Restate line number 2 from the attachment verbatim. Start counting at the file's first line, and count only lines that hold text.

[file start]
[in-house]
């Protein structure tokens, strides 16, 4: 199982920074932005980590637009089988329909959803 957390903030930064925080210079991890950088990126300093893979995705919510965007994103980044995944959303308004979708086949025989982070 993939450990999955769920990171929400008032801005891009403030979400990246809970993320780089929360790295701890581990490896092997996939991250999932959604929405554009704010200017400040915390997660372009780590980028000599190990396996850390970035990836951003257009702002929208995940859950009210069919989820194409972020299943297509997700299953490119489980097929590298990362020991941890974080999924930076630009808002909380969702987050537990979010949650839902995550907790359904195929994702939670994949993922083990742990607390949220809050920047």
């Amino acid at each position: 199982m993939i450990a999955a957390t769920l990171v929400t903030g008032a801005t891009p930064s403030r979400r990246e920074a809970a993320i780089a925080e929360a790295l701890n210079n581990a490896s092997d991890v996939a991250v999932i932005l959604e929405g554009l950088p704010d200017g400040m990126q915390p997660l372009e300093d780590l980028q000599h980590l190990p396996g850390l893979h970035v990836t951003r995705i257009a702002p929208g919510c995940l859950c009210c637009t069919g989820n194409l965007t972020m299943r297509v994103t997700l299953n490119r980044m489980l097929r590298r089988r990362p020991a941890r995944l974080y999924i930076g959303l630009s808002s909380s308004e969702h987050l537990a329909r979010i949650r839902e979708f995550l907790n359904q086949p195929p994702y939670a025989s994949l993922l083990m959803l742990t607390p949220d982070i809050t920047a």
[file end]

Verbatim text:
């Protein structure tokens, strides 16, 4: 199982920074932005980590637009089988329909959803 957390903030930064925080210079991890950088990126300093893979995705919510965007994103980044995944959303308004979708086949025989982070 993939450990999955769920990171929400008032801005891009403030979400990246809970993320780089929360790295701890581990490896092997996939991250999932959604929405554009704010200017400040915390997660372009780590980028000599190990396996850390970035990836951003257009702002929208995940859950009210069919989820194409972020299943297509997700299953490119489980097929590298990362020991941890974080999924930076630009808002909380969702987050537990979010949650839902995550907790359904195929994702939670994949993922083990742990607390949220809050920047």